A new documentary seeks to explore the experiences of gay and queer men in black barbershops.
Filmmaker Derrick Middleton directed Shape Up: Gay in the Black Barbershop,
which looks at the importance of barbershops and the levels of acceptance of queer men that can be found in them.
Middleton, from New York City, spoke to TakePart
about the role that barbershops play in the lives of queer black men, saying that some men “are out and proud in every aspect of their lives, but they go back into the closet whenever they enter a barbershop”.
In his personal experience, Middleton said he had to "perform masculinity" during his trips to the barbershop. “Black barbershops are some of the most hypermasculine spaces in the world; at times they can remind you of a locker room. This was terrifying for me as a young boy who already felt that I was different from other boys.”
“Barbershops are pillars in the black community that have historically been safe spaces for black men to gather and share ideas and information,” Middleton said. “I want to work toward ensuring that these sacred spaces are also safe for and inclusive of the LGBTQ community.”
For Middleton, being out and visible is important in making these spaces more accessible for queer men. “I truly believe that in order for us to effect change in these spaces, we must make ourselves visible as part of the LGBTQ community,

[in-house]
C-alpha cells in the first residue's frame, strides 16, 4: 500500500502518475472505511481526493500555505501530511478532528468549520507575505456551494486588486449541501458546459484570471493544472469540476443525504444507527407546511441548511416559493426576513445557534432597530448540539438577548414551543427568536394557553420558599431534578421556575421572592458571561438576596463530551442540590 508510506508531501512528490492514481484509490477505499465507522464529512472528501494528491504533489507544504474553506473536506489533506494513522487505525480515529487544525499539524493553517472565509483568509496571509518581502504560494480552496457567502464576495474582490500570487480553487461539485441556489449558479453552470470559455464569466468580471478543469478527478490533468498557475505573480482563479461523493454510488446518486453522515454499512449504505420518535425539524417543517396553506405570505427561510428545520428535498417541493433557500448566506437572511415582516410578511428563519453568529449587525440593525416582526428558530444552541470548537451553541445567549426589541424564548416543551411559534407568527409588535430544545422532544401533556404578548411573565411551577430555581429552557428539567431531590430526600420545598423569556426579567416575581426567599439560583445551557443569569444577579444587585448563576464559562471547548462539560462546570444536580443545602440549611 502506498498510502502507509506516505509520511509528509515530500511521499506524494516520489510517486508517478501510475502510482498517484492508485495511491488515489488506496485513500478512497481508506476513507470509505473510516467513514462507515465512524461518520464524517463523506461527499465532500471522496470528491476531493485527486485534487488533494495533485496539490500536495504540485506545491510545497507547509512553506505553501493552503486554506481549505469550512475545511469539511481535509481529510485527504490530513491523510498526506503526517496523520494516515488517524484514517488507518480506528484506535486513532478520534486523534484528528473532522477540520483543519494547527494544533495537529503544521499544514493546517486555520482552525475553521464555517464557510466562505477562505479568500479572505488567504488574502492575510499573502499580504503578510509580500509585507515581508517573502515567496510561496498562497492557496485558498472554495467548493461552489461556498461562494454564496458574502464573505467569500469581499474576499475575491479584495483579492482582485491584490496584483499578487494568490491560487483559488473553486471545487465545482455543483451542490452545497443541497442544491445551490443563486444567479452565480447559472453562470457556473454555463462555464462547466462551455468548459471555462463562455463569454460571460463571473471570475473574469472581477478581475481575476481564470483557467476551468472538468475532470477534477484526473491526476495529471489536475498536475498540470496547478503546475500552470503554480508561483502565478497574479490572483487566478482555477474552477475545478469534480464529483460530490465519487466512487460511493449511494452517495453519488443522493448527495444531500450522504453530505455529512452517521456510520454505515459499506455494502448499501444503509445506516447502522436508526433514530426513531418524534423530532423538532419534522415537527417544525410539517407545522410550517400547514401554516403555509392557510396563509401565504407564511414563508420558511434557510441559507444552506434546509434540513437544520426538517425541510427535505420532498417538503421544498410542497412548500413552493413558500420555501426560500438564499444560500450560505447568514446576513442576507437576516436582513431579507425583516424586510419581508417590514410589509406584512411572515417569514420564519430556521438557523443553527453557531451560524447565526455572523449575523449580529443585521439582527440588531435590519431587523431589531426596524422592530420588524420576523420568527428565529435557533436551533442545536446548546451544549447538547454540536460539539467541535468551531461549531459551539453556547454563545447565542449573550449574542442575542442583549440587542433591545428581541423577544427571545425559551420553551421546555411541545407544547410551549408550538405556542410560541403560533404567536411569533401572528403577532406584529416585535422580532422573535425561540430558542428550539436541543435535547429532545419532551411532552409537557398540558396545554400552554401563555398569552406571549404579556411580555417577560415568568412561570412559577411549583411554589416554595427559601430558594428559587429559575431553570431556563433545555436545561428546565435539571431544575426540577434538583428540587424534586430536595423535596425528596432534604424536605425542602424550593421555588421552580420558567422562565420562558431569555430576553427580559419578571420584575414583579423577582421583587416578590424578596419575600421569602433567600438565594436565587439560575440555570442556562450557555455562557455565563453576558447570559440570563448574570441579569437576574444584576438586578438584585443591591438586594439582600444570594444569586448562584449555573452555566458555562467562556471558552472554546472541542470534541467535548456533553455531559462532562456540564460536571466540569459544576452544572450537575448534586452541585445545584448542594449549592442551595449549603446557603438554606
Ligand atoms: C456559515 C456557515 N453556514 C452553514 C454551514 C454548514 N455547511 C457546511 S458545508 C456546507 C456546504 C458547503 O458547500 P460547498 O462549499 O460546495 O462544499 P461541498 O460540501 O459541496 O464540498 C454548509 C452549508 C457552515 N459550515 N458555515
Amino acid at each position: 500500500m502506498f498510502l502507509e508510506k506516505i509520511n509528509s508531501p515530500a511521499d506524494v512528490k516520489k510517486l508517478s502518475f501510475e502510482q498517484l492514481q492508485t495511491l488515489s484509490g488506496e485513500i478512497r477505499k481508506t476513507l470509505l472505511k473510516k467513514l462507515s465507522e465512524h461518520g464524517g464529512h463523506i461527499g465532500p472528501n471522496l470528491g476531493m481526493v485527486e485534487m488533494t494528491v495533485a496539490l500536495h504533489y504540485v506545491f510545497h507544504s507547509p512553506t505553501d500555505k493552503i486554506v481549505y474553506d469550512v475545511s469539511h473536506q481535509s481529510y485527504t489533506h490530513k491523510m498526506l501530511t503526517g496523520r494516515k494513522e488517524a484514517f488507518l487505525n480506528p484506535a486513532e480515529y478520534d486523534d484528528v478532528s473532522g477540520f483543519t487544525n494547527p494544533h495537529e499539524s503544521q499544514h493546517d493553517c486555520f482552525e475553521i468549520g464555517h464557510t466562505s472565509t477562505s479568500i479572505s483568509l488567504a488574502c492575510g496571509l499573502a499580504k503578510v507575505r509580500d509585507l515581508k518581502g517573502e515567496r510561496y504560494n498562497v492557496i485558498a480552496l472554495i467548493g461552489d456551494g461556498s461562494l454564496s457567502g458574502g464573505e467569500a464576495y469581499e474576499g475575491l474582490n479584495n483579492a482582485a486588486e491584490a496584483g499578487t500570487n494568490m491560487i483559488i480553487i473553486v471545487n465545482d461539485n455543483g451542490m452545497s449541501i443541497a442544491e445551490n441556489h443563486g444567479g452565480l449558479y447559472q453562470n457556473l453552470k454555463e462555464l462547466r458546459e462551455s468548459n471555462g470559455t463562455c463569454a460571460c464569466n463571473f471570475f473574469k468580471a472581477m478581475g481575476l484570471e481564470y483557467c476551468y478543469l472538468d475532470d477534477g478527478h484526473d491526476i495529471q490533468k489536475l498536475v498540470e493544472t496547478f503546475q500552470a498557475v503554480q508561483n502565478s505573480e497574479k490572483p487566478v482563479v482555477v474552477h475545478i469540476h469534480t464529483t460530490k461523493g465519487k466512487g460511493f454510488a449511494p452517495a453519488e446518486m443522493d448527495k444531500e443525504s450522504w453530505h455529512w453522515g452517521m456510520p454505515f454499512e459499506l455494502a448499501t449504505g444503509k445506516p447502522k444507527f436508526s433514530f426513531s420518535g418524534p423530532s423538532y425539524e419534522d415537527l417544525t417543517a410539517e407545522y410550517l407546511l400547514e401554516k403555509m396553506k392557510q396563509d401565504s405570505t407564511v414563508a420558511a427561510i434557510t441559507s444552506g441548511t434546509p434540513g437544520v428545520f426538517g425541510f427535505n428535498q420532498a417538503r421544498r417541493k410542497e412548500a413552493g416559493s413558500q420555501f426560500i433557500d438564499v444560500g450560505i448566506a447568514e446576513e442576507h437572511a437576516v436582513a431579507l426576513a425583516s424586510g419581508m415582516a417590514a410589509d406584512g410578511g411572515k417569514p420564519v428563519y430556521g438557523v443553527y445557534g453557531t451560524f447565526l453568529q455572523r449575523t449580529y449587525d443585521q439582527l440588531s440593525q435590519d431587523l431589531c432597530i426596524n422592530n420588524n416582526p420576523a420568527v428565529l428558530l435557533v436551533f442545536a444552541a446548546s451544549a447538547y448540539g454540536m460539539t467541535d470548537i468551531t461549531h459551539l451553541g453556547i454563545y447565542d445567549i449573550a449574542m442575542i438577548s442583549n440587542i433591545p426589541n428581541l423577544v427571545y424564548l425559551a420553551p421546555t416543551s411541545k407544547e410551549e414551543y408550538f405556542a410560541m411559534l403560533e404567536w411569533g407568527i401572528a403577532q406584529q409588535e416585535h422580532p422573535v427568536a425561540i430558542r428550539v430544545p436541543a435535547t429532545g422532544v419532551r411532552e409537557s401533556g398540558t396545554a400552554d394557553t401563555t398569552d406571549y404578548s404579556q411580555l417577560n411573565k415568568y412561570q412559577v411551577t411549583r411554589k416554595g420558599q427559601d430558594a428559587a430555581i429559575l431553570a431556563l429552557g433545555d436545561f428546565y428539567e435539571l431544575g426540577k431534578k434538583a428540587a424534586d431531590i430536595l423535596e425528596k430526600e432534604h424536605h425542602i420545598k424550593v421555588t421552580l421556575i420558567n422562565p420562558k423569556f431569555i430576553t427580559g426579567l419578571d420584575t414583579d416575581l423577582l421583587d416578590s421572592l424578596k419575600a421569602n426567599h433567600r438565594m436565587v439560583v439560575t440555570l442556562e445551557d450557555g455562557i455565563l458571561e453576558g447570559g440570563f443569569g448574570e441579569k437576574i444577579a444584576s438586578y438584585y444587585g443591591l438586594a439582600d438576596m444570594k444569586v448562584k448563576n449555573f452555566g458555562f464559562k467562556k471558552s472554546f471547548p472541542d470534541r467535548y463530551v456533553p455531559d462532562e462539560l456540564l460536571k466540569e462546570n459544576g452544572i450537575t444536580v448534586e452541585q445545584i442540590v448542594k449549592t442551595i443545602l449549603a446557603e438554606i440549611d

“I learned that a vast majority of men in barbershops naturally assume that every guy in the shop is heterosexual unless the person is extremely flamboyant. So what that tells us is that there are a lot of times when gay men are offended unintentionally by men who don’t even realize that there may be LGBTQ people in the room that they are offending.”
The film has already been garnering praise, winning the Jury Prize at March on Washington Film Festival in Washington, D.C last month.
Watch the trailer for Shape Up: Gay in the Black Barbershop
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